Agarwood Harvesters: Masters of the Forest in Pursuit of a Precious Resource

55-60 year old tree in remote district of Assam Border to Bhutan.


 In this article, we delve into the fascinating world of agarwood harvesters, individuals who navigate the depths of the forest to locate and extract a valuable resource known as agarwood. This resinous substance forms within infected Aquilaria trees and has been highly prized for centuries due to its aromatic properties and spiritual significance. It continues to be a key component in many traditional Asian perfumes and incense recipes.

The art of identifying and harvesting agarwood is a skill passed down through generations, as there is no scientific method to find infected trees. These harvesters, often called wild hunters or marginal traders, develop their instincts and expertise over time by learning from experienced mentors.

Agarwood harvesters carefully analyze various factors to identify infected trees, such as stunted crown development, swellings, bark cracks, and trunk depressions. The presence of dieback on the tree's top or outer branches or evidence of ant nests and worm boreholes can also indicate infection, prompting further assessment.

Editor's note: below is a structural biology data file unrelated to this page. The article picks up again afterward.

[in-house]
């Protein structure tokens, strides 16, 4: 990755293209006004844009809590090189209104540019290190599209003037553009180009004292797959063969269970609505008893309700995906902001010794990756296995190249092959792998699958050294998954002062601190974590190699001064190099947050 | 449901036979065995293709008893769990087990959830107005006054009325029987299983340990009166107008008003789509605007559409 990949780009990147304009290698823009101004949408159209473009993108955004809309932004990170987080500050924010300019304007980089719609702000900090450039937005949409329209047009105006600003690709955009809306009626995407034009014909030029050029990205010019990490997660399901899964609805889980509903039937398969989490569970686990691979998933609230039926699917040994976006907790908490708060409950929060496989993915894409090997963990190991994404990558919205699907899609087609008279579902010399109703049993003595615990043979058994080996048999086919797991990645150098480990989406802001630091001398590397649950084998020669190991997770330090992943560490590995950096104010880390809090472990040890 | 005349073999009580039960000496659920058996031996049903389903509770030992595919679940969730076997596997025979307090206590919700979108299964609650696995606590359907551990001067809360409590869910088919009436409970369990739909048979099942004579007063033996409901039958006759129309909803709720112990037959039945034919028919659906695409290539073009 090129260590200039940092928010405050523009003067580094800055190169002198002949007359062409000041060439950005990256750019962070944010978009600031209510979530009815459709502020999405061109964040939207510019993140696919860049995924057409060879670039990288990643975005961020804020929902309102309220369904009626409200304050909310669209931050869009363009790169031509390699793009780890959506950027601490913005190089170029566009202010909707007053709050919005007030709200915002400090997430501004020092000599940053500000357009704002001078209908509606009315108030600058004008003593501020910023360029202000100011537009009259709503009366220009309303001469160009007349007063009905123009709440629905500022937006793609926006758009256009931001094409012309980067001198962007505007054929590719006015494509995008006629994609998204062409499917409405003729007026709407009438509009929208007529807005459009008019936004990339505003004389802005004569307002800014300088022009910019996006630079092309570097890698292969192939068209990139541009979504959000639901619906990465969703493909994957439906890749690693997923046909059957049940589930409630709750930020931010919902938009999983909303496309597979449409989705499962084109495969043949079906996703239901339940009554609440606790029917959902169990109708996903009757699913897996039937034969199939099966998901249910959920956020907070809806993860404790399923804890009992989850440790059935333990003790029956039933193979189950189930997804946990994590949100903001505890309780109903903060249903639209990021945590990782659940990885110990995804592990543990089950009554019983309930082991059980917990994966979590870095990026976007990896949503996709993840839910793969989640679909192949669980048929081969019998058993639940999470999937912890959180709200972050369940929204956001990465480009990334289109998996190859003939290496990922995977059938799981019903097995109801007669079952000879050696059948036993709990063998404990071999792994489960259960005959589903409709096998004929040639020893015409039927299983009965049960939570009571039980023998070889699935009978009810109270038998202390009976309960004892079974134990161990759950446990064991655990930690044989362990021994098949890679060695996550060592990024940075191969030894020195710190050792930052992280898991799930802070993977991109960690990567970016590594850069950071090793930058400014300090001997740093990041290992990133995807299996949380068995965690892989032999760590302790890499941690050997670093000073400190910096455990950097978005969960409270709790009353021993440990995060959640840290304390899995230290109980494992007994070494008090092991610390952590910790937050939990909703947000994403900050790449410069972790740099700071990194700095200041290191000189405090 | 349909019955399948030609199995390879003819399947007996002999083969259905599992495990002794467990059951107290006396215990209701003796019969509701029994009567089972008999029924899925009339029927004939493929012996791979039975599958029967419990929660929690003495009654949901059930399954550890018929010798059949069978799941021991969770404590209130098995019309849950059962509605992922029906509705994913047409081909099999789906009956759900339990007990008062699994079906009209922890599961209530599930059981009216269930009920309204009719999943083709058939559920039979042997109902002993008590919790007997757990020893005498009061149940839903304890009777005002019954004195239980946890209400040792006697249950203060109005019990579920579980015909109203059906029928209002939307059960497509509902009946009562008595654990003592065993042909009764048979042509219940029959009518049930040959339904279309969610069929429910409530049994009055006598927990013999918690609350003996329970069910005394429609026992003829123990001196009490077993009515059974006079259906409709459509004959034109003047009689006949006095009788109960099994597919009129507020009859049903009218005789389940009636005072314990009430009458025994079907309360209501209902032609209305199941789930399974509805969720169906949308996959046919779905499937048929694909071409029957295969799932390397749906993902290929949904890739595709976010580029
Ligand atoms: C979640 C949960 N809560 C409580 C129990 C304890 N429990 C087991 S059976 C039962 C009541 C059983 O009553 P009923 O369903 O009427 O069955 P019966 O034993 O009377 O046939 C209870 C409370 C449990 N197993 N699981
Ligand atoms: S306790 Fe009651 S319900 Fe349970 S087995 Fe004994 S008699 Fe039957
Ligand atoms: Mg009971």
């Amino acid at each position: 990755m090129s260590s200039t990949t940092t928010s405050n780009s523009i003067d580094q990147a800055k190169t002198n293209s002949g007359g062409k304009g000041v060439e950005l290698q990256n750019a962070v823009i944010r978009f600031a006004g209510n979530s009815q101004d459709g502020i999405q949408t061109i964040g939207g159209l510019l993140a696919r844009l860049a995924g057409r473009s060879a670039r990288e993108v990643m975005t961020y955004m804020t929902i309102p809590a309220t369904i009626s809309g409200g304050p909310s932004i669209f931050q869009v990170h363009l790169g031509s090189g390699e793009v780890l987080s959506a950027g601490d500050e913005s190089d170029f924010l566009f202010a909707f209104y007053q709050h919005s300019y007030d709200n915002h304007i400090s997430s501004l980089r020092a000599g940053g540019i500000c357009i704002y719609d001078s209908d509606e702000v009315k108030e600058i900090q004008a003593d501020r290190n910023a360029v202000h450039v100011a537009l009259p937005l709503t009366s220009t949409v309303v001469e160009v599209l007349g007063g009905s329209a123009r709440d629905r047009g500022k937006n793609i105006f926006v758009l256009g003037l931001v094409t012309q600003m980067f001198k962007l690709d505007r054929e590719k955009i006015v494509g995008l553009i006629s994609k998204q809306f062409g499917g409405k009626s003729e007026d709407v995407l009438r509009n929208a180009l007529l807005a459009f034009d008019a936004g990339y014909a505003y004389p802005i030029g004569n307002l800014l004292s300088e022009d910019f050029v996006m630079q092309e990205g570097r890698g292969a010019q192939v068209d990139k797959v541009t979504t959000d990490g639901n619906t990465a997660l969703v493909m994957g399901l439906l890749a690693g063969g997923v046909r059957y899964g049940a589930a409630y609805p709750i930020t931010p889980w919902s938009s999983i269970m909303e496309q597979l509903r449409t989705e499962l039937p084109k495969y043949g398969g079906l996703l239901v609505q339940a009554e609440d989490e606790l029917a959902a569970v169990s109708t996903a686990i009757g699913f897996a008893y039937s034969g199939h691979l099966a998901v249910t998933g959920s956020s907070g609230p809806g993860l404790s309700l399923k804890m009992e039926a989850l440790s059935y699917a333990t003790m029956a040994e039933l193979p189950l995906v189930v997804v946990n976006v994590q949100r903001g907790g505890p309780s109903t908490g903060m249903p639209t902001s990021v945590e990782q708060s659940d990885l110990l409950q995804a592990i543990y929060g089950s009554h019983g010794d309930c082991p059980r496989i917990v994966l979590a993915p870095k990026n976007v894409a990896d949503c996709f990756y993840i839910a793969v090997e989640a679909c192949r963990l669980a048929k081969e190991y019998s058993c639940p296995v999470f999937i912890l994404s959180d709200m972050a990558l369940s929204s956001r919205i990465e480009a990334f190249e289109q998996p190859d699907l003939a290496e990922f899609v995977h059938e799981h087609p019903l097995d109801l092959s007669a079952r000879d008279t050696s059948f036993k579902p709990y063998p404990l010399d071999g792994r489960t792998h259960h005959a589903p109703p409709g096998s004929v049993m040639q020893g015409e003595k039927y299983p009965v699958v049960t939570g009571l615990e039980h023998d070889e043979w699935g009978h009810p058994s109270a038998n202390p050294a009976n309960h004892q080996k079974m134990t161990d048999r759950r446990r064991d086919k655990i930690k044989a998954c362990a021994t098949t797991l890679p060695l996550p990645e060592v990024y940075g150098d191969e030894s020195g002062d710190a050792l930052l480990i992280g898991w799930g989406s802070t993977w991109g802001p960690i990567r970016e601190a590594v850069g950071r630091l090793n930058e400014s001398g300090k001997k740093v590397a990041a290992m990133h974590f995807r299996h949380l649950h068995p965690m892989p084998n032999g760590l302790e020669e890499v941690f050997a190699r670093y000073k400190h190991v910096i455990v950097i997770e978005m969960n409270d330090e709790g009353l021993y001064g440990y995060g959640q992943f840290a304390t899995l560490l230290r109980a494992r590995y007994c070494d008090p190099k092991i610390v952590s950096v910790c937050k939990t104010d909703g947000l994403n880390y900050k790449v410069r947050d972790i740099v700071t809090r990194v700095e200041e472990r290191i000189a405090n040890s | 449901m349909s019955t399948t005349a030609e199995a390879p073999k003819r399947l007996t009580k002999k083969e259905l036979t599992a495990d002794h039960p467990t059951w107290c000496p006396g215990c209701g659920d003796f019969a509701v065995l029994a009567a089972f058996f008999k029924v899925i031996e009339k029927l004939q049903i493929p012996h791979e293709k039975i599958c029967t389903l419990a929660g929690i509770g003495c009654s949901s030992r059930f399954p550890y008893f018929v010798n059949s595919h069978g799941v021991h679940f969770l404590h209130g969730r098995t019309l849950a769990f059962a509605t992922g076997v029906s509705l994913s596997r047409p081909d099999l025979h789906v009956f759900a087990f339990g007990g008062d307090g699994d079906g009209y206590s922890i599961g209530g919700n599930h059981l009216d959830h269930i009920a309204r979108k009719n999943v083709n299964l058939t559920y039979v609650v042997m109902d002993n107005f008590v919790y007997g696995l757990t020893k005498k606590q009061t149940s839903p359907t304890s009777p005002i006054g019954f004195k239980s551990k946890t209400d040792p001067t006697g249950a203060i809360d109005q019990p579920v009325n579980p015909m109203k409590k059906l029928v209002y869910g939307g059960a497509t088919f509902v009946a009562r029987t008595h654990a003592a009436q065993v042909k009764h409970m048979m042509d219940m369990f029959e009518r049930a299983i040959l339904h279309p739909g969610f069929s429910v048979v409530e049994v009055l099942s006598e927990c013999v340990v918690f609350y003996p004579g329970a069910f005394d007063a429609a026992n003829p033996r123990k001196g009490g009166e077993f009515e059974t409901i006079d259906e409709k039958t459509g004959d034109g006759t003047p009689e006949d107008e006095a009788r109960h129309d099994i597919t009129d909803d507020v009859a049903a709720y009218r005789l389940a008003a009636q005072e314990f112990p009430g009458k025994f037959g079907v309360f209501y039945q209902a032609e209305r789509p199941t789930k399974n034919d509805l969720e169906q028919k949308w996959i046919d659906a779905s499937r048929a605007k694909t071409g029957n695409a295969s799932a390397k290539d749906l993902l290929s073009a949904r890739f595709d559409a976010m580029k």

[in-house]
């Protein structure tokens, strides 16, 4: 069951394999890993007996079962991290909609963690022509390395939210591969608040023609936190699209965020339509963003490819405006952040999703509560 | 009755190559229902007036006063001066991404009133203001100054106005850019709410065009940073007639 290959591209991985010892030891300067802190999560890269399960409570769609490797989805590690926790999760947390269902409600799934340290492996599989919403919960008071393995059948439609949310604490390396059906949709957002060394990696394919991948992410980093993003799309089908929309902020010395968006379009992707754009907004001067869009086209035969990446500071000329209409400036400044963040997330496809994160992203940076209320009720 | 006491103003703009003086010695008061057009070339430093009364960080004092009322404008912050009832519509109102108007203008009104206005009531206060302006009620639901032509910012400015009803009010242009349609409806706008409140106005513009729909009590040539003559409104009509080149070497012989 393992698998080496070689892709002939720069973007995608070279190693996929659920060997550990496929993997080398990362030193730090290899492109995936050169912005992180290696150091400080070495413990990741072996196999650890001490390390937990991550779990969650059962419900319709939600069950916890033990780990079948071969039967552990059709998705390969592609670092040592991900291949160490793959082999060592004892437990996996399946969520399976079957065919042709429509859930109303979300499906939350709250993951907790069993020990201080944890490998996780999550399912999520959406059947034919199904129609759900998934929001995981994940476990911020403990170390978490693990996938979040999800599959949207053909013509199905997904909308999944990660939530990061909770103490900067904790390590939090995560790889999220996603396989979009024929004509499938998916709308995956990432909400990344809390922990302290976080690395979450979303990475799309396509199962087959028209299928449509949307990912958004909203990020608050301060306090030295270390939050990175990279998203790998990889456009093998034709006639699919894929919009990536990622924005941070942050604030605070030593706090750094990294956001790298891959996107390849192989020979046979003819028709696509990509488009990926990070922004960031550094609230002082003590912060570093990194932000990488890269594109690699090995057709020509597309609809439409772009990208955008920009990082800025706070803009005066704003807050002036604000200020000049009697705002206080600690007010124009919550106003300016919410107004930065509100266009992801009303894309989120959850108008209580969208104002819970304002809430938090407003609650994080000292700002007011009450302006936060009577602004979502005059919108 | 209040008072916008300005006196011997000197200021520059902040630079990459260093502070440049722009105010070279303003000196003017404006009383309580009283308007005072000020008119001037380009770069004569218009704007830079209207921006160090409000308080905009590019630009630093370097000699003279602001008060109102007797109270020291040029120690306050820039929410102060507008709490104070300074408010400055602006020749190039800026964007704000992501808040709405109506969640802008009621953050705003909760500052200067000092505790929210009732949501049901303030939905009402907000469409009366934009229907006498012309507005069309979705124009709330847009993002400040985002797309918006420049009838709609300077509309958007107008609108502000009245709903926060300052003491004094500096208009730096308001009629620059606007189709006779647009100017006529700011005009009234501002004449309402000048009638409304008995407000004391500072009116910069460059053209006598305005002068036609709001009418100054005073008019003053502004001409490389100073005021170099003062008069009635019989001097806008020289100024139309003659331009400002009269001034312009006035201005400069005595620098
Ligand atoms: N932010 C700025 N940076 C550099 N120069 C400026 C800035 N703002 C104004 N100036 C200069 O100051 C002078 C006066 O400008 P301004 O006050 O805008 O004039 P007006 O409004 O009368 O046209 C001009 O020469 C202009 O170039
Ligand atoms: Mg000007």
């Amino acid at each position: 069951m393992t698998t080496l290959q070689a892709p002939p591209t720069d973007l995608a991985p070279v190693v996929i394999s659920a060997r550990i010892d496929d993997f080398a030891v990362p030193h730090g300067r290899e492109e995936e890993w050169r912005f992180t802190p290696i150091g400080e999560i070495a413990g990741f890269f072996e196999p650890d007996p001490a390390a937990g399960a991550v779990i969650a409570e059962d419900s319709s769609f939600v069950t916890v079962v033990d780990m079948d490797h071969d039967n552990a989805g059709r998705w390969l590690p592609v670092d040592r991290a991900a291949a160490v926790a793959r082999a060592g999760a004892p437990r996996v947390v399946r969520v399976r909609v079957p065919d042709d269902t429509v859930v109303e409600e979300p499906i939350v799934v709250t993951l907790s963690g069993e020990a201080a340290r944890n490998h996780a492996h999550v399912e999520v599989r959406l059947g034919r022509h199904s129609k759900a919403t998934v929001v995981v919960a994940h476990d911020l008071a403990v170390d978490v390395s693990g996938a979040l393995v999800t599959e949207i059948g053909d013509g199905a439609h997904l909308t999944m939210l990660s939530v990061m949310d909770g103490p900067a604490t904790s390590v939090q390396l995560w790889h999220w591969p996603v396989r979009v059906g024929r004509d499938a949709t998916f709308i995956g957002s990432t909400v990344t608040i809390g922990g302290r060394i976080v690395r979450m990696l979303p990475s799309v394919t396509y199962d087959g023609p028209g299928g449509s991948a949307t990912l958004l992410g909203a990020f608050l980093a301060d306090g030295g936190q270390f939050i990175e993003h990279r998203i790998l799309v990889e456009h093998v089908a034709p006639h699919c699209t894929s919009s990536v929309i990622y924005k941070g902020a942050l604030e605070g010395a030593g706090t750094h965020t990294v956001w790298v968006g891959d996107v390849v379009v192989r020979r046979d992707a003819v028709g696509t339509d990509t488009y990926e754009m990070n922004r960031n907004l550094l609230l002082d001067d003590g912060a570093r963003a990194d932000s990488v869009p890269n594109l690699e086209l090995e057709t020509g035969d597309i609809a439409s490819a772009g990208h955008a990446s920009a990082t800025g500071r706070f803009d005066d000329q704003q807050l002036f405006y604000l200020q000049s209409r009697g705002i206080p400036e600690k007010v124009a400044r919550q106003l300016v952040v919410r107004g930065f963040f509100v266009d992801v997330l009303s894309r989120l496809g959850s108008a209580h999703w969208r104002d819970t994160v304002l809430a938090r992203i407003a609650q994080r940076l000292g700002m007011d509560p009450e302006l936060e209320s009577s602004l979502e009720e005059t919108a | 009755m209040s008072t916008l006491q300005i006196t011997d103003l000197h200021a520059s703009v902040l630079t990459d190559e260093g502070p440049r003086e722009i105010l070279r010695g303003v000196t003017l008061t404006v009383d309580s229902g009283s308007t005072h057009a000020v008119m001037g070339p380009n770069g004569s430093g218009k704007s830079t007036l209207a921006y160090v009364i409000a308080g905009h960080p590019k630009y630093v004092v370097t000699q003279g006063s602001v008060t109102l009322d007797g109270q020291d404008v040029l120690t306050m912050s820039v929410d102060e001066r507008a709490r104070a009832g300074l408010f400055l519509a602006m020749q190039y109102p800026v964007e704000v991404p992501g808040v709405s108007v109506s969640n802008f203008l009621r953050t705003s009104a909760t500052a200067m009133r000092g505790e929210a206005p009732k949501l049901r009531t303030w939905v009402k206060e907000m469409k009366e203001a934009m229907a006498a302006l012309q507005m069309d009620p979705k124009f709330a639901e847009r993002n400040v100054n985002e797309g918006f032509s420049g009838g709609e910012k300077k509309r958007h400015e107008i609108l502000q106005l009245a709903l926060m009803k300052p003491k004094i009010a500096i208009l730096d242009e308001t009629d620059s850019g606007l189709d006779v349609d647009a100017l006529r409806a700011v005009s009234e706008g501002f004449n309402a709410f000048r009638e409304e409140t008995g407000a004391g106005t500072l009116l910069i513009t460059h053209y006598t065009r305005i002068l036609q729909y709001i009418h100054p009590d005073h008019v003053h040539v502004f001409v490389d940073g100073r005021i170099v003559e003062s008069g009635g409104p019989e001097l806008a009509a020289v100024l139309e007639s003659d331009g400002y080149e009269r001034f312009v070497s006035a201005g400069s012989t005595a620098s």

Hunter next to agarwood tree in Upper Assam.


Their craft might lack standardization, but these harvesters have nearly perfected their tree-selection methods, striving to protect healthy trees and maintain sustainable practices. Their dedication to preserving the environment and forging a harmonious relationship with the forest is a testament to their passion for nature and a deep understanding of the importance of balancing human activities with environmental conservation.

With the increasing demand for agarwood, it becomes crucial to support these skilled artisans and explore possibilities for scientific research to further refine this intuitive process. By combining the intuition of these harvesters with modern science in a sustainable manner, the art of agarwood harvesting can be preserved for future generations while protecting the forests that nurture these trees.

- Zak
Founder & Partner of Ahom World


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#عود #خشب_العود #دهن_العود #دبي

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